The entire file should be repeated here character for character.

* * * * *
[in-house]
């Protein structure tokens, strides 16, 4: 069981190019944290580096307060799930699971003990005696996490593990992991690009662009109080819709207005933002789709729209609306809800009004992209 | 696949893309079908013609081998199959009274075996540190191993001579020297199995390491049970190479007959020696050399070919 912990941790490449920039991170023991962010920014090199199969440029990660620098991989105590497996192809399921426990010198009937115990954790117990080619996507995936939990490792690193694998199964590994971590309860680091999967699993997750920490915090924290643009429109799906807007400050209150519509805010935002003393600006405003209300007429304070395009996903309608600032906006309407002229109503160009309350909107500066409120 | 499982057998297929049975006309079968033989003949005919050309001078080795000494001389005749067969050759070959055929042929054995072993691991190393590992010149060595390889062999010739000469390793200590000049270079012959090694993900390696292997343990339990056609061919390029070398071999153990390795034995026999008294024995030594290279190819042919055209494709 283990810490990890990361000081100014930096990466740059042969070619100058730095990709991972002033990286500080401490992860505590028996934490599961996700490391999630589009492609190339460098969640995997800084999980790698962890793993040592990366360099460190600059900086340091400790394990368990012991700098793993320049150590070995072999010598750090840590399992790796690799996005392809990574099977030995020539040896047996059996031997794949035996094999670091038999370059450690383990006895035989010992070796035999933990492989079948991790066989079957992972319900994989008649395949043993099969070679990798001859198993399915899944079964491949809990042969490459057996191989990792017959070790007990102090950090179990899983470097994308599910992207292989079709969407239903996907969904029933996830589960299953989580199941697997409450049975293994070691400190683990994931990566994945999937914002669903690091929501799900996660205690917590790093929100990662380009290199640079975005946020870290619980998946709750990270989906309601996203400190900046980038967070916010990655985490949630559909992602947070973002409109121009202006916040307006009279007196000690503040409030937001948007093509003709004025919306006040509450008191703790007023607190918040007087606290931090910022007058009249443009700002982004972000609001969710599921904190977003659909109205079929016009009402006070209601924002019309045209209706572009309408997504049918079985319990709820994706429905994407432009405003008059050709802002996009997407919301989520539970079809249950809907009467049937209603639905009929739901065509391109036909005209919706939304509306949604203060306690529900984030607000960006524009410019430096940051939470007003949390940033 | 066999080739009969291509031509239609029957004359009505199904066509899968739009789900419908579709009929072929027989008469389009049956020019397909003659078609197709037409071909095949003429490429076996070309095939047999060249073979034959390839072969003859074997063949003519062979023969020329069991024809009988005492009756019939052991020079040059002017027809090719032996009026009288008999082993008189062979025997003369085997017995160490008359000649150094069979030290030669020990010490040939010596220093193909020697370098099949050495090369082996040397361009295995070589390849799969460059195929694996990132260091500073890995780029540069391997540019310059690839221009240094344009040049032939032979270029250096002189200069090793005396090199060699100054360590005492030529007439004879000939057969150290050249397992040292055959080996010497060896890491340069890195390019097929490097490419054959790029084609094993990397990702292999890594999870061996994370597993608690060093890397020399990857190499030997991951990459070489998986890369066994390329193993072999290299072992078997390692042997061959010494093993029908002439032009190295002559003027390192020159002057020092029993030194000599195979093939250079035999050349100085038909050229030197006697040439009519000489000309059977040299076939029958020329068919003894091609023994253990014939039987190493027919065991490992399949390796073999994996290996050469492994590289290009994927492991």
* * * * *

[in-house]
């Protein structure tokens, strides 16, 4: 069981190019944290580096307060799930699971003990005696996490593990992991690009662009109080819709207005933002789709729209609306809800009004992209 | 696949893309079908013609081998199959009274075996540190191993001579020297199995390491049970190479007959020696050399070919 912990941790490449920039991170023991962010920014090199199969440029990660620098991989105590497996192809399921426990010198009937115990954790117990080619996507995936939990490792690193694998199964590994971590309860680091999967699993997750920490915090924290643009429109799906807007400050209150519509805010935002003393600006405003209300007429304070395009996903309608600032906006309407002229109503160009309350909107500066409120 | 499982057998297929049975006309079968033989003949005919050309001078080795000494001389005749067969050759070959055929042929054995072993691991190393590992010149060595390889062999010739000469390793200590000049270079012959090694993900390696292997343990339990056609061919390029070398071999153990390795034995026999008294024995030594290279190819042919055209494709 283990810490990890990361000081100014930096990466740059042969070619100058730095990709991972002033990286500080401490992860505590028996934490599961996700490391999630589009492609190339460098969640995997800084999980790698962890793993040592990366360099460190600059900086340091400790394990368990012991700098793993320049150590070995072999010598750090840590399992790796690799996005392809990574099977030995020539040896047996059996031997794949035996094999670091038999370059450690383990006895035989010992070796035999933990492989079948991790066989079957992972319900994989008649395949043993099969070679990798001859198993399915899944079964491949809990042969490459057996191989990792017959070790007990102090950090179990899983470097994308599910992207292989079709969407239903996907969904029933996830589960299953989580199941697997409450049975293994070691400190683990994931990566994945999937914002669903690091929501799900996660205690917590790093929100990662380009290199640079975005946020870290619980998946709750990270989906309601996203400190900046980038967070916010990655985490949630559909992602947070973002409109121009202006916040307006009279007196000690503040409030937001948007093509003709004025919306006040509450008191703790007023607190918040007087606290931090910022007058009249443009700002982004972000609001969710599921904190977003659909109205079929016009009402006070209601924002019309045209209706572009309408997504049918079985319990709820994706429905994407432009405003008059050709802002996009997407919301989520539970079809249950809907009467049937209603639905009929739901065509391109036909005209919706939304509306949604203060306690529900984030607000960006524009410019430096940051939470007003949390940033 | 066999080739009969291509031509239609029957004359009505199904066509899968739009789900419908579709009929072929027989008469389009049956020019397909003659078609197709037409071909095949003429490429076996070309095939047999060249073979034959390839072969003859074997063949003519062979023969020329069991024809009988005492009756019939052991020079040059002017027809090719032996009026009288008999082993008189062979025997003369085997017995160490008359000649150094069979030290030669020990010490040939010596220093193909020697370098099949050495090369082996040397361009295995070589390849799969460059195929694996990132260091500073890995780029540069391997540019310059690839221009240094344009040049032939032979270029250096002189200069090793005396090199060699100054360590005492030529007439004879000939057969150290050249397992040292055959080996010497060896890491340069890195390019097929490097490419054959790029084609094993990397990702292999890594999870061996994370597993608690060093890397020399990857190499030997991951990459070489998986890369066994390329193993072999290299072992078997390692042997061959010494093993029908002439032009190295002559003027390192020159002057020092029993030194000599195979093939250079035999050349100085038909050229030197006697040439009519000489000309059977040299076939029958020329068919003894091609023994253990014939039987190493027919065991490992399949390796073999994996290996050469492994590289290009994927492991």